The Happenstance project is almost over. We’re doing our TEDx talk next week, then we have our final ‘Open House’ event the following Thursday. And that’s it. Job, such as it was, done. What happens next is a hugely exciting question, because I’ll be emerging from this as a different sort of maker to the one that went in. To mark the changes, here are some things I’ve been thinking about that you might find useful, too:
We make things so we can make more things. Making is not just a necessary evil that helps us to scratch itches, or to get problems to go away. Over the last couple of months I’ve met artists and technologists and everything in between, and have been programming arduinos and Kinects with no query at all, because that’s just what you do, when you’re me and you’re in Sheffield. In fact, not a day has gone by when I haven’t found myself wanting to do something ‘technical’ – and while I’ve missed writing at times, I can’t help wondering if that was just about needing to build things – if that’s all that was ever about.
Technology is naked without the clothing of stories. Soon after this project ends, Duncan and I are off to Dublin in July for the Maker Faire, with some work that’s relatively low-tech – but a storytelling challenge. I’ve never been great at storytelling, which is precisely why I feel the need to think and talk so much about it. The atomic parts, I can do. The big picture stuff – the threads, the arcs, the tedious empathy – that’s a problem. So before this year is out, I’ve decided I’m going try to do some kind of storytelling training. I want to get better at it. I wonder if that’s possible? I’m still making things fast. In fact, never have so many almost-working things been made in such a short space of time. But learning things fast takes you even further.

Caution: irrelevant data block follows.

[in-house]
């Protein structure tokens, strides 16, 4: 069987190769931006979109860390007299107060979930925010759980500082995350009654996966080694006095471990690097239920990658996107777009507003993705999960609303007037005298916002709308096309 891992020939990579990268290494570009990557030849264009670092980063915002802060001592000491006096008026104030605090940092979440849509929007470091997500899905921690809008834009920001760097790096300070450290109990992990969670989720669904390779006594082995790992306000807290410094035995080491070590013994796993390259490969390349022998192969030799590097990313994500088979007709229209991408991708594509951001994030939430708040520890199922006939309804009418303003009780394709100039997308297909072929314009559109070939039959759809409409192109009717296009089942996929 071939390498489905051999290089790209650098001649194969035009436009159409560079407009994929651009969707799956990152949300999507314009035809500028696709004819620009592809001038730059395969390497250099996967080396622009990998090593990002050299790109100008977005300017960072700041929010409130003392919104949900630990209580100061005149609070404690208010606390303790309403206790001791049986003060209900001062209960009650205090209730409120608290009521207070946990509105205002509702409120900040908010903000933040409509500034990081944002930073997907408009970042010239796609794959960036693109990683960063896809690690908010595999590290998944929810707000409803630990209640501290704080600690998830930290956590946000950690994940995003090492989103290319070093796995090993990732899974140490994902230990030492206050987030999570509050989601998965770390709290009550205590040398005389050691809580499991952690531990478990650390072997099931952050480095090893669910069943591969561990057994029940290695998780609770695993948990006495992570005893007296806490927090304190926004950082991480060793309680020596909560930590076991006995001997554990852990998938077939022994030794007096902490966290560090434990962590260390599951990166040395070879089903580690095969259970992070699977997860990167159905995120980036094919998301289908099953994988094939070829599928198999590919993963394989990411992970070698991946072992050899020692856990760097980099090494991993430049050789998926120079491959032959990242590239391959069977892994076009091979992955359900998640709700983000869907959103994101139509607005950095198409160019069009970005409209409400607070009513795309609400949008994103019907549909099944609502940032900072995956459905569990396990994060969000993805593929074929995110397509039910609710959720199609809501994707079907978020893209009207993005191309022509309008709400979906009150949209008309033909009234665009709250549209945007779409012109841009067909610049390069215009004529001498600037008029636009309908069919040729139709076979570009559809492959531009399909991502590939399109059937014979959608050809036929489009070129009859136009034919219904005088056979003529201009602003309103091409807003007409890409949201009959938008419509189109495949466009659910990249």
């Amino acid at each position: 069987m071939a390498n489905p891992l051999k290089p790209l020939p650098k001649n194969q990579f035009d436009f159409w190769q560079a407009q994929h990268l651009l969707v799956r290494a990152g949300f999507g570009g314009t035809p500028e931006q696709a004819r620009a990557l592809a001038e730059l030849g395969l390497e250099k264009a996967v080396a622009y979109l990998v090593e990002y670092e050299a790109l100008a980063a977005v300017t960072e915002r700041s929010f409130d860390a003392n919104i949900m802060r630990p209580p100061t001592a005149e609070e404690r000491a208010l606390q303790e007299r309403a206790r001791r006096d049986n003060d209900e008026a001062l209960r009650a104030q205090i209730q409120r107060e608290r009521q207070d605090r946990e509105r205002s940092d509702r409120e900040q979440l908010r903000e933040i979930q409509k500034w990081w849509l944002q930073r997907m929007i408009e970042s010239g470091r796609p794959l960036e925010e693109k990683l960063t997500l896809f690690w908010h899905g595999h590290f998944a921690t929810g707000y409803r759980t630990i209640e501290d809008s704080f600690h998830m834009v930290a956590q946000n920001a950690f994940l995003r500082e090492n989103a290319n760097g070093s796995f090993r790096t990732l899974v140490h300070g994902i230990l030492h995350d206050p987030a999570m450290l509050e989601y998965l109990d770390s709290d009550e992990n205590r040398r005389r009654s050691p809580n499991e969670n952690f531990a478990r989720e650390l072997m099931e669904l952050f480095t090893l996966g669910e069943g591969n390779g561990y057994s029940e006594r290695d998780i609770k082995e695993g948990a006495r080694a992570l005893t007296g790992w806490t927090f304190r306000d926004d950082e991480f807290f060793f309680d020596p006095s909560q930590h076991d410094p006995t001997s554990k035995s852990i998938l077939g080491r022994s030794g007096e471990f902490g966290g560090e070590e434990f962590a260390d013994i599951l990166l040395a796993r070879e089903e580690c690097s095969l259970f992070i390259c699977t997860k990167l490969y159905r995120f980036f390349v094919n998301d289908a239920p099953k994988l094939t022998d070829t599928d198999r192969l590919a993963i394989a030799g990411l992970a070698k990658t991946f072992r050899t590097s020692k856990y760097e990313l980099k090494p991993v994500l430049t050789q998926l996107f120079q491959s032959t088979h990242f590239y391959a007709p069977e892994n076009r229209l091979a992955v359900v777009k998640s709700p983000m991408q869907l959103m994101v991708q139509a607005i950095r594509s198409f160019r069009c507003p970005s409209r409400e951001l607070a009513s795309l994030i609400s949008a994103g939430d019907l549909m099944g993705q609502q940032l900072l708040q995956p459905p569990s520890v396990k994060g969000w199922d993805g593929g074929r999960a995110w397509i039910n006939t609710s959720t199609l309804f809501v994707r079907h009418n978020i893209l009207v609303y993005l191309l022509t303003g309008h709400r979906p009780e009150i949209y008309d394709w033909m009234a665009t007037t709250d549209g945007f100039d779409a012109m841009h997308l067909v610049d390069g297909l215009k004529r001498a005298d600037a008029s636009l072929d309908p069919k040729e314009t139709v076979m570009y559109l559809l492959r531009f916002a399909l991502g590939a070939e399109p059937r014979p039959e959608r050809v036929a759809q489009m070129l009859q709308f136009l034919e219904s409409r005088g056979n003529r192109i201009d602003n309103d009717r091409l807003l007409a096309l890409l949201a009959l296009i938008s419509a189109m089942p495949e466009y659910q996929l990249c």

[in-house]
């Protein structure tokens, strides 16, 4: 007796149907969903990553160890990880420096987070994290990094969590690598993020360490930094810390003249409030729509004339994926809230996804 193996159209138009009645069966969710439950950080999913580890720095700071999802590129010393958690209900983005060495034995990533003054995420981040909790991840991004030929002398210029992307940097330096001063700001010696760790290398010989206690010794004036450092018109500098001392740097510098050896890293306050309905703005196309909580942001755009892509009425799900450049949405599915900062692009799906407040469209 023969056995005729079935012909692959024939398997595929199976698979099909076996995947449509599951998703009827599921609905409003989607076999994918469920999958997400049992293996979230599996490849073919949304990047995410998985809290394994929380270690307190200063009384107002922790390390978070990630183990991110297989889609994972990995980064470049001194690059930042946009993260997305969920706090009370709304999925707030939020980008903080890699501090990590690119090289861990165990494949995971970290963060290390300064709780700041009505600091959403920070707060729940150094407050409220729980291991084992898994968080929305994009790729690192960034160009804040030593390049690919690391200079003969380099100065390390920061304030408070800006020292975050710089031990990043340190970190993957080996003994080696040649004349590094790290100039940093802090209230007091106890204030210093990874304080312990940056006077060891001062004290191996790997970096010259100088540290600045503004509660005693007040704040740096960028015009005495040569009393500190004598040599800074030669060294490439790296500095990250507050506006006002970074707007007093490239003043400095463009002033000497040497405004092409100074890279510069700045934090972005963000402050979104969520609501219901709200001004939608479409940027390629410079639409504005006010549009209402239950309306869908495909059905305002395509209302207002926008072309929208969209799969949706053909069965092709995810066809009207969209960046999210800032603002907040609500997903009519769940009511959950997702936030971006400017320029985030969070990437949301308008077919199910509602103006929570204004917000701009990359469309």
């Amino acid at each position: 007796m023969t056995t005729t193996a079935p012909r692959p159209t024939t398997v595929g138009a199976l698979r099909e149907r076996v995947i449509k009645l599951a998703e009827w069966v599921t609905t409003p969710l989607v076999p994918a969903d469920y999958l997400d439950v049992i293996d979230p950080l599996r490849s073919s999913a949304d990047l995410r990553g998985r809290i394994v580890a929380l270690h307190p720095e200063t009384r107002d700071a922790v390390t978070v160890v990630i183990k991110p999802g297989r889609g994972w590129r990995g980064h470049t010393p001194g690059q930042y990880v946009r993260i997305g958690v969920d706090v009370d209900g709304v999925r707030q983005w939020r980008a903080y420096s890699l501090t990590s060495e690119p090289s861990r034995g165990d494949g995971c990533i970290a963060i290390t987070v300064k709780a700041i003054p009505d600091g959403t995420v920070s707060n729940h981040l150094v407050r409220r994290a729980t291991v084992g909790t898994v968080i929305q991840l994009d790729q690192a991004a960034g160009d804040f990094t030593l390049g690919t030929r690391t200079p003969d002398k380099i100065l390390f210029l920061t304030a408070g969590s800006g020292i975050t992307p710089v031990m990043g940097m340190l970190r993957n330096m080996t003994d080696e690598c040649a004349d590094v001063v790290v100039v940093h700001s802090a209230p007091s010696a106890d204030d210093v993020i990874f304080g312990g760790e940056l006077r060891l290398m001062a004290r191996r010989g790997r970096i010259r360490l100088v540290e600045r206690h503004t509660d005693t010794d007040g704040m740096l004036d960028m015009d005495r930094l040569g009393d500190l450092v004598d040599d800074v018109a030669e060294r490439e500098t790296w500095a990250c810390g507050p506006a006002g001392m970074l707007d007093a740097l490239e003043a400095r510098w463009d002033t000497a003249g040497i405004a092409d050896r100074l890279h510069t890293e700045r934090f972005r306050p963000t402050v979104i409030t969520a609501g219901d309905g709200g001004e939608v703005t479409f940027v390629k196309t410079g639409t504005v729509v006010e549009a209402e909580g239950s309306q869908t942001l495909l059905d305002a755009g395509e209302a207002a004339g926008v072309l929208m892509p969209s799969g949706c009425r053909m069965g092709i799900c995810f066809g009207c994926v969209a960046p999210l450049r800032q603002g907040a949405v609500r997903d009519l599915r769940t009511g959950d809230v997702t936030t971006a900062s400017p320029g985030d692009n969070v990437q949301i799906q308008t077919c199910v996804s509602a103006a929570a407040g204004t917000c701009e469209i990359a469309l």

Watch your inputs, and your outputs will look after themselves. One of the great pleasures of Happenstance has been the learning, something I’ve done very little of in recent years, and if my reports are to be believed, something I didn’t do much of at school, either. Knowledge gives you tremendous creative power – it’s everything. But learning doesn’t stand a chance without the motivation to shape it and put it in context (again, my problem with school). I’d like to learn more about radio and more about C and storytelling and robotics and electricity, because I can already imagine the things I’d like to achieve.
New mountains present themselves when the time is right. Someone said to me recently, “Leila, you should just open a gallery of all this techy art stuff you love so much,” and I realised that they were quite right, I both should and could. Sheffield is like a suitcase that can’t be closed because it’s overflowing with ideas and creations, and I think this year I’d like to host an exhibition of my friends’ (and my?) tech-art stuff, somewhere here. How does that sound?